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Travellers' Advisories, Safety and Security on the Road Recent News, political or military events, which may affect trip plans or routes. Personal and vehicle security, tips and questions.
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  #46  
Old 19 Feb 2009
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Would we talking about "negative comments" if the device in question was an underfairing explosive to counteract the blast effects of the car in front hitting something and sending out lethal bits of metal? Most people would see it as science fiction and yet such reactive armour exists and is in wide spread military use.

The fact that an airbag is a well publicised bit of automotive technology and looks like a nice comfy kiddies baloon makes people want to believe in it. The fact is that the application of the airbag without the seat, seatbelt, crush zones, retracting steering column and pedals and the logic to control deployment, the airbag is just as new an application as the reactive armour. An airbag is a brief pulse of high pressure gas that acts like a spring for a few milliseconds. Deploy it too close and it'll break bones, too late and you might as well use that kiddies baloon. Is saying I'd rather not have the deployment controlled by a random bit of steel cable negative?

Andy
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  #47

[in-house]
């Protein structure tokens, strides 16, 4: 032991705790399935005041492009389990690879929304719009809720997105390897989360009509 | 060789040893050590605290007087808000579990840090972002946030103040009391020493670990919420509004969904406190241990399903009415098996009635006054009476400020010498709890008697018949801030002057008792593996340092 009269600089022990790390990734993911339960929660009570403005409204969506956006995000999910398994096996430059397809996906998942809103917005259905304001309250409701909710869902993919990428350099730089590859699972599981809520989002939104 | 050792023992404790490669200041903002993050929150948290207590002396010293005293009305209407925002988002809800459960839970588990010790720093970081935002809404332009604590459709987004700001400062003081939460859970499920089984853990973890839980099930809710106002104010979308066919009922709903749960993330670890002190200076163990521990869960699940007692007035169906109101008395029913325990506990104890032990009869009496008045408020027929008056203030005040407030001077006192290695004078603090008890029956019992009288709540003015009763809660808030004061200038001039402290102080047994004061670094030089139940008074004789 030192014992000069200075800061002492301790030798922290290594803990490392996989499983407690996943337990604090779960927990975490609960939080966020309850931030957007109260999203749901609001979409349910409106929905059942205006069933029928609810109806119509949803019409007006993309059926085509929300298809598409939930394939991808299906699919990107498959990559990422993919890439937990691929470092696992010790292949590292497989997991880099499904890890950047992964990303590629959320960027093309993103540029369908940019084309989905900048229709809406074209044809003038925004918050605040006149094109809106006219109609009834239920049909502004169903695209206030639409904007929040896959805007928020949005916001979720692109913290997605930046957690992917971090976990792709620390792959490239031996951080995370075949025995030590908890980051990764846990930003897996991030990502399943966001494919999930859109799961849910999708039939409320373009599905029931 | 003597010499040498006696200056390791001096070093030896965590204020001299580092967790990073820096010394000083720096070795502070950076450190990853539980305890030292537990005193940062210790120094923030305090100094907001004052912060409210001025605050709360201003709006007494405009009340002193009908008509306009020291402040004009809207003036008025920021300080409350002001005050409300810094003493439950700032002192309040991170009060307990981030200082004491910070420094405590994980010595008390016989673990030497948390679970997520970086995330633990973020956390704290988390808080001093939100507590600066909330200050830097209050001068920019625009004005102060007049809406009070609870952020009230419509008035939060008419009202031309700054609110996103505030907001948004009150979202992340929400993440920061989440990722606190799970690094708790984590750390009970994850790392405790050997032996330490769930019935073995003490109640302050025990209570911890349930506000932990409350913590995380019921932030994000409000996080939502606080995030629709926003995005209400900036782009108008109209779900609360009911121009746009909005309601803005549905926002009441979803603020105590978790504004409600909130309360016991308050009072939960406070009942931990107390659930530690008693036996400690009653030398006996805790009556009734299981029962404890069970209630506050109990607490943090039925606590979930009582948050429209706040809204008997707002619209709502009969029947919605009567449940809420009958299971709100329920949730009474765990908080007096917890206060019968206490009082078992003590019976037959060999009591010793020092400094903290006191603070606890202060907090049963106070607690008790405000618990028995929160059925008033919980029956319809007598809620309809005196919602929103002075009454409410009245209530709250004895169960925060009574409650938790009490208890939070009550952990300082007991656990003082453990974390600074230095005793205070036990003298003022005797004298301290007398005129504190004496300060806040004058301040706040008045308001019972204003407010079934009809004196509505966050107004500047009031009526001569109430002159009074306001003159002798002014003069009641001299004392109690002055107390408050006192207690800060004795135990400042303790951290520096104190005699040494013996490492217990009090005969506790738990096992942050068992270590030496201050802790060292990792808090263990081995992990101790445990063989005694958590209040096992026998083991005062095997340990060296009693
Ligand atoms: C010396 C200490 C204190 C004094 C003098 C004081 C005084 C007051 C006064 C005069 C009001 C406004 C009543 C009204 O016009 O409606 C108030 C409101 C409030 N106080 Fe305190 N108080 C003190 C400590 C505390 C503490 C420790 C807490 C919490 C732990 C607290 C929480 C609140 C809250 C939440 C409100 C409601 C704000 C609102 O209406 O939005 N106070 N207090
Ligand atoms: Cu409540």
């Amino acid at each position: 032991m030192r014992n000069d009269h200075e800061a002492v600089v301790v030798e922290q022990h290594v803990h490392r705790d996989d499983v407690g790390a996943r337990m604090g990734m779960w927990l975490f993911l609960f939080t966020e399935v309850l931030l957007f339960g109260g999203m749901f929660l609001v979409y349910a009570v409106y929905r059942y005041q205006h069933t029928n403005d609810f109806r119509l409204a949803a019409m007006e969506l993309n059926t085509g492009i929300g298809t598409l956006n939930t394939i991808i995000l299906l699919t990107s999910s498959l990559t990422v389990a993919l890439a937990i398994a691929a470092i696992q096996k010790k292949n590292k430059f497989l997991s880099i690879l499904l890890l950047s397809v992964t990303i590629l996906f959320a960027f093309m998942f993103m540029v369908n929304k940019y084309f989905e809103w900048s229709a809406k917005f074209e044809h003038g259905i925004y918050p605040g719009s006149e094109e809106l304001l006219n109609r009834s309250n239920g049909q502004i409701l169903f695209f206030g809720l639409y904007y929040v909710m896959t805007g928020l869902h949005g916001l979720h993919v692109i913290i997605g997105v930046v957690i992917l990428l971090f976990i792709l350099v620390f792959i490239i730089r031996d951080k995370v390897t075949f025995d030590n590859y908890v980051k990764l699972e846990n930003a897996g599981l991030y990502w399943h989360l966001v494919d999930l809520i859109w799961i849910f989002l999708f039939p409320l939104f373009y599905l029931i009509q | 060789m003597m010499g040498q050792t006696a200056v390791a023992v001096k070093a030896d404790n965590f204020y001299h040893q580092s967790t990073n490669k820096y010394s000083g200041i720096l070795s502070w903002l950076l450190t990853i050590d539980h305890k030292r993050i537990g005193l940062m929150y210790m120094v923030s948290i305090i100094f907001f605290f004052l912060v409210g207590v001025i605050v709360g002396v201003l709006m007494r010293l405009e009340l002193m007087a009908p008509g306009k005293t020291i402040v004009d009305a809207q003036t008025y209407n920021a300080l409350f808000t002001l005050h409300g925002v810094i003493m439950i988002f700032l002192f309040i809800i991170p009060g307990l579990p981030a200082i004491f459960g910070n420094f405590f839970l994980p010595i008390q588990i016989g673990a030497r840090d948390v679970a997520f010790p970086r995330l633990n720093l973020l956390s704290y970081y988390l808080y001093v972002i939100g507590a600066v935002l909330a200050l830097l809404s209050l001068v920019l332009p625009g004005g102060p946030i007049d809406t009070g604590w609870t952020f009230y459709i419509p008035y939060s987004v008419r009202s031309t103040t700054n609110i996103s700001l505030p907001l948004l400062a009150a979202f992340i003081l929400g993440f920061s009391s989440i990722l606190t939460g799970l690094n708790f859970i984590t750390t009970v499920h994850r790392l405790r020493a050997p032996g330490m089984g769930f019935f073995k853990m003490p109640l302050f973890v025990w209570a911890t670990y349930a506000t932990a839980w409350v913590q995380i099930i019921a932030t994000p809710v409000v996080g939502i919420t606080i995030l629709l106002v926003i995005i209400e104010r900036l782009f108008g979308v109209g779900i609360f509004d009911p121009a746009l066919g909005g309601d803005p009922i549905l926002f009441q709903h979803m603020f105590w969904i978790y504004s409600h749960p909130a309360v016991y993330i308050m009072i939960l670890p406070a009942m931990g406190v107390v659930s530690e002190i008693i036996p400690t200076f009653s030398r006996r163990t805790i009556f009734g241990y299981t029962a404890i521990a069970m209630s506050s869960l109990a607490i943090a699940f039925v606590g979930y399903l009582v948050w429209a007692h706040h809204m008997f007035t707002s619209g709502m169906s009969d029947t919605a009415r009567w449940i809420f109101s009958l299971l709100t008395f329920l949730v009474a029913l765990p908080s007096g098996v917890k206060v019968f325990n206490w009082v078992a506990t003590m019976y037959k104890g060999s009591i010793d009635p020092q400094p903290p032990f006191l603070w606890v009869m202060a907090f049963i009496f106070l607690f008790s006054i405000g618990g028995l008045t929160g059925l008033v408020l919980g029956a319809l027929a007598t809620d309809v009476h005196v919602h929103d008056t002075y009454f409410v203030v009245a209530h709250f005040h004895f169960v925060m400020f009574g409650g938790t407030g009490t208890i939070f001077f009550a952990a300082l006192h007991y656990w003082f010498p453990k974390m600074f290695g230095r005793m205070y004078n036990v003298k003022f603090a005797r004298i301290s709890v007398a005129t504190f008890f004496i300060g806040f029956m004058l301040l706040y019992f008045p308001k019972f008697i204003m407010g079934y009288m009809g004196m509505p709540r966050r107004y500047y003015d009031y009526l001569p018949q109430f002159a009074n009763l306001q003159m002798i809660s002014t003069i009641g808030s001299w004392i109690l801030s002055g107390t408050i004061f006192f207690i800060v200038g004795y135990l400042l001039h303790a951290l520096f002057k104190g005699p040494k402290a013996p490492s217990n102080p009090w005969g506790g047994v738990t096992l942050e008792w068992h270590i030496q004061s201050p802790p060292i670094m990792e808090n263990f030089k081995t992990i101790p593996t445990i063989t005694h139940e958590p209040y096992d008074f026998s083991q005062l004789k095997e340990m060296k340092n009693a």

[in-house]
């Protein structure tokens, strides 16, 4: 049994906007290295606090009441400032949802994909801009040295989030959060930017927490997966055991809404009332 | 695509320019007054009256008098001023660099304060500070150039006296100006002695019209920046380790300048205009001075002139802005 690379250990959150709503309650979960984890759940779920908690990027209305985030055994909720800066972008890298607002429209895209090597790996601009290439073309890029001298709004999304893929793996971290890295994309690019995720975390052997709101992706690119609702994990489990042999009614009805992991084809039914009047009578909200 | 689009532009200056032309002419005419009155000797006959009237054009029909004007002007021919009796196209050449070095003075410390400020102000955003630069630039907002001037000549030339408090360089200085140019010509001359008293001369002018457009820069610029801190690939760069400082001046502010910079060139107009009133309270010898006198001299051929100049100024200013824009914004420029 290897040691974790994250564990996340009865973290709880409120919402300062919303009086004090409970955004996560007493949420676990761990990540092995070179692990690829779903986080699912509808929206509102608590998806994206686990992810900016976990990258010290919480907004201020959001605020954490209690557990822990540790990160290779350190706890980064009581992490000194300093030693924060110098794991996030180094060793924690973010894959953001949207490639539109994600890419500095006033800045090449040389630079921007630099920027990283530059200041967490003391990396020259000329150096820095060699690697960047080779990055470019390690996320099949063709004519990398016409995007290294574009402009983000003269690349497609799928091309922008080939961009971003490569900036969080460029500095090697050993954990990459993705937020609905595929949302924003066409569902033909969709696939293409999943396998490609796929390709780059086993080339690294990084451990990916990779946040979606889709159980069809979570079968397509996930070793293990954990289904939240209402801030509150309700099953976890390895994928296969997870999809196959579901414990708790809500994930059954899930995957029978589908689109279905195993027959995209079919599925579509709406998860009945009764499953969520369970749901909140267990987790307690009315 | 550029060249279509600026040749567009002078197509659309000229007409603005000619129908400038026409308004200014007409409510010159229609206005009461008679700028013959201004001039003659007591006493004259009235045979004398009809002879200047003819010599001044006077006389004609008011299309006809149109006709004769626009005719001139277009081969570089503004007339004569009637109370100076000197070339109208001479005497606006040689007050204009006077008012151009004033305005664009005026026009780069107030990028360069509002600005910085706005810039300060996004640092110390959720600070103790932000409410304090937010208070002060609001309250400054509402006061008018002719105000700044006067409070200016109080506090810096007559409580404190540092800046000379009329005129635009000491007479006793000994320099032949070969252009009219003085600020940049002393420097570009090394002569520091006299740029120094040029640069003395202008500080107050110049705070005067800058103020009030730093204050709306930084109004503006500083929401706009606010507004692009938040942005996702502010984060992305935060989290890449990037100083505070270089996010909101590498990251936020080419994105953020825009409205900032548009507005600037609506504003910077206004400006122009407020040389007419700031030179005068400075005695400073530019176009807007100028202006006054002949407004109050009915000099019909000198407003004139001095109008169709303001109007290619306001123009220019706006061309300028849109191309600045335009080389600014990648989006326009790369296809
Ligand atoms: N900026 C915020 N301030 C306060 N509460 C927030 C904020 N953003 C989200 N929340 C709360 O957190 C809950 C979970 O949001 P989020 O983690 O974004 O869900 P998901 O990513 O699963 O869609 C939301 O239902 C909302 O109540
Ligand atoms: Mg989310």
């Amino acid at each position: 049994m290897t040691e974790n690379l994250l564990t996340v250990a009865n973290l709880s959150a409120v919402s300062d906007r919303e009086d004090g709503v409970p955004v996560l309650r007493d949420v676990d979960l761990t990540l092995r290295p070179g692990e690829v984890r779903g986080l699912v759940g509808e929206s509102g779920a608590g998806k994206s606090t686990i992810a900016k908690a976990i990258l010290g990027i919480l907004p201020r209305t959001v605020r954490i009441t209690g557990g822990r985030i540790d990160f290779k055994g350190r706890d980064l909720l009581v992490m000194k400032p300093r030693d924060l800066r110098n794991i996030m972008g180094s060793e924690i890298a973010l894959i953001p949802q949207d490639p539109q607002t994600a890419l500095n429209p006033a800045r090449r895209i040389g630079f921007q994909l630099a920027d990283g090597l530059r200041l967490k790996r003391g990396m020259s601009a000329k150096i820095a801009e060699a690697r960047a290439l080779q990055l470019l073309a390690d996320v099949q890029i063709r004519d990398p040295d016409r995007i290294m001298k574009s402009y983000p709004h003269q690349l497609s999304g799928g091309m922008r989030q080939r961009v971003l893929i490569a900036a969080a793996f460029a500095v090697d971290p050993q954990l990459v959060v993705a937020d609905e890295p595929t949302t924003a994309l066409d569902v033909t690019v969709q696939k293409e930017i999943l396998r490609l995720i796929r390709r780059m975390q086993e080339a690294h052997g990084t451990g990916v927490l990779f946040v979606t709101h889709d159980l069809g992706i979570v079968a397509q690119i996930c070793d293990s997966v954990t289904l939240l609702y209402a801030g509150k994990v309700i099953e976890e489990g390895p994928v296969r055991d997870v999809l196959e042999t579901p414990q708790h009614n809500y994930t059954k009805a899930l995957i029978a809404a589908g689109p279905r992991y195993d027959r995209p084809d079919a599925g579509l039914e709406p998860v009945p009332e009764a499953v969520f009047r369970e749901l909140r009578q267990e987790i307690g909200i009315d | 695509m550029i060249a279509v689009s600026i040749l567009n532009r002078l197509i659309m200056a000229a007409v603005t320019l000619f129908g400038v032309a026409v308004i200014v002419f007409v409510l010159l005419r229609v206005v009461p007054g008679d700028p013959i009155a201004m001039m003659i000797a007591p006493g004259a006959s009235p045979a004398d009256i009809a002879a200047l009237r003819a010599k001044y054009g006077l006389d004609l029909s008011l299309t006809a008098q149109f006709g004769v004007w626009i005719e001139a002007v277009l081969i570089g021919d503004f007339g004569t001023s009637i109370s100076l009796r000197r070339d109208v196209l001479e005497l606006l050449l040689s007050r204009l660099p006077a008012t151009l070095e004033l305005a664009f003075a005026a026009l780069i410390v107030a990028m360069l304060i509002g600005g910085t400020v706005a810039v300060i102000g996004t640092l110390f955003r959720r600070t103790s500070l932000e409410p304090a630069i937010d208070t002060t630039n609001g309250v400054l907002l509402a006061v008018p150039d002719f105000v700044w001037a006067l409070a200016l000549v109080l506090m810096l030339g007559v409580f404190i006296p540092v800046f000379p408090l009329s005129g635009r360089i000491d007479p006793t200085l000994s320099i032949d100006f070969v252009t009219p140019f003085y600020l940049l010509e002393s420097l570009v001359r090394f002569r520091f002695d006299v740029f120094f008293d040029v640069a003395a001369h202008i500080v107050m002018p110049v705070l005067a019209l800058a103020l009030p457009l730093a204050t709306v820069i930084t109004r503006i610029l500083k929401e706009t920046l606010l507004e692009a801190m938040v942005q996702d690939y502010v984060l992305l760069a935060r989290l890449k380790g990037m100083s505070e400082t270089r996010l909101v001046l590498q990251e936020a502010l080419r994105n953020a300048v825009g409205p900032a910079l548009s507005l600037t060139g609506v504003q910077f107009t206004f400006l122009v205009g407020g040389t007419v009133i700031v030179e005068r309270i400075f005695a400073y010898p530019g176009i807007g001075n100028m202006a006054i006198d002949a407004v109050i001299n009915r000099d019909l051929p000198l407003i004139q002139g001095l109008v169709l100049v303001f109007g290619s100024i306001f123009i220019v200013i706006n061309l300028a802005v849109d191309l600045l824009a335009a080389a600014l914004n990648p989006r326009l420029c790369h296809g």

Old 20 Feb 2009
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Thumbs down I'm not convinced

They show the guy in the news clip with the Ducati that sustained a broken pelvis and back and then the news reader goes on to say that it is exactly these kinds of injuries that the jacket will prevent .


That's strange... I've never wrapped my jacket around my pelvis...


Also... if the air jacket is so great at protecting you then why is the guy testing it wearing a full suit of body armour?



There is an agenda here and I'm not sure who is driving it
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  #48  
Old 20 Feb 2009
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It's a gas

Ai lad that's a bonie point ya made there. I had also decided the air bag jacket would have to supplement armour or include such a jacket. The short time of inflation is important too but best point you made is the spring effect. That is So important. I saw a demo video of a falling builder onto a carpark. I was immediately impressed and would have bought such a jacket if a salesman had been there. Now I'm much less convinced. It seems the jacket would be best in a collision at a junction so I'll keep working at care there. Interestingly in UK most male riders crash on corners. Funny I've skidded out on diesel and slick road where my armour was great and adequate. The biggest risks to me are my own mood and lack of grip. I'm much more interested in eradicating diesel spills. No ammount of care can protect there. Linzi.
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  #49  
Old 20 Feb 2009
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I think this argument mainly boils down to cost. There's a significant proportion of people in the world (and on the HUBB!) who trot out the line "If it saves your life then it's worth it..." Blah, blah, blah. They bang on about never riding with anything less than a three hundred quid lid and the finest body armour money can buy and insinuating that anyone who doesn't is an idiot.
Sure, buy the kit you can afford, but I'm afraid some of us just don't have that much cash lying around. My relatively cheapo £120 Hein Gericke Tuareg was a stretch for me to buy (and its protected me fine in a coupl of offs), I bought my helmet in a sale and my back armour is stuff I bought years ago for snowboarding.